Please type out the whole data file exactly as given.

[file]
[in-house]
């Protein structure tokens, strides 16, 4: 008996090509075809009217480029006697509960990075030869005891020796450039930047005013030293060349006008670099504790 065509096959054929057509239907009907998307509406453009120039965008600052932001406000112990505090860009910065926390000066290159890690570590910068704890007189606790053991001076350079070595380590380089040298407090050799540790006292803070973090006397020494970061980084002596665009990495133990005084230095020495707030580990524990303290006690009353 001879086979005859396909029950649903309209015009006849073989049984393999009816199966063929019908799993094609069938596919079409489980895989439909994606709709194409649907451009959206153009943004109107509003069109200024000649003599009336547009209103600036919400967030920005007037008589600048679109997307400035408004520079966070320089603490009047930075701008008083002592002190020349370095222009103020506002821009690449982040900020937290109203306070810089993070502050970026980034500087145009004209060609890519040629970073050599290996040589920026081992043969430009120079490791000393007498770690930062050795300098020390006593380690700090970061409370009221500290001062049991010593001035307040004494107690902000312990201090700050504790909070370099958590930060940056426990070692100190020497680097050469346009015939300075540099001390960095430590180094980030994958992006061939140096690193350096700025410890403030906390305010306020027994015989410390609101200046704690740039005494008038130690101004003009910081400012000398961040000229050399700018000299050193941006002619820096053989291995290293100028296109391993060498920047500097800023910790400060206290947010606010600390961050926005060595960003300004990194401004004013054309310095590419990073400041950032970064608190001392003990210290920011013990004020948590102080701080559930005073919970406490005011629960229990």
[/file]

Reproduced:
[in-house]
């Protein structure tokens, strides 16, 4: 008996090509075809009217480029006697509960990075030869005891020796450039930047005013030293060349006008670099504790 065509096959054929057509239907009907998307509406453009120039965008600052932001406000112990505090860009910065926390000066290159890690570590910068704890007189606790053991001076350079070595380590380089040298407090050799540790006292803070973090006397020494970061980084002596665009990495133990005084230095020495707030580990524990303290006690009353 001879086979005859396909029950649903309209015009006849073989049984393999009816199966063929019908799993094609069938596919079409489980895989439909994606709709194409649907451009959206153009943004109107509003069109200024000649003599009336547009209103600036919400967030920005007037008589600048679109997307400035408004520079966070320089603490009047930075701008008083002592002190020349370095222009103020506002821009690449982040900020937290109203306070810089993070502050970026980034500087145009004209060609890519040629970073050599290996040589920026081992043969430009120079490791000393007498770690930062050795300098020390006593380690700090970061409370009221500290001062049991010593001035307040004494107690902000312990201090700050504790909070370099958590930060940056426990070692100190020497680097050469346009015939300075540099001390960095430590180094980030994958992006061939140096690193350096700025410890403030906390305010306020027994015989410390609101200046704690740039005494008038130690101004003009910081400012000398961040000229050399700018000299050193941006002619820096053989291995290293100028296109391993060498920047500097800023910790400060206290947010606010600390961050926005060595960003300004990194401004004013054309310095590419990073400041950032970064608190001392003990210290920011013990004020948590102080701080559930005073919970406490005011629960229990």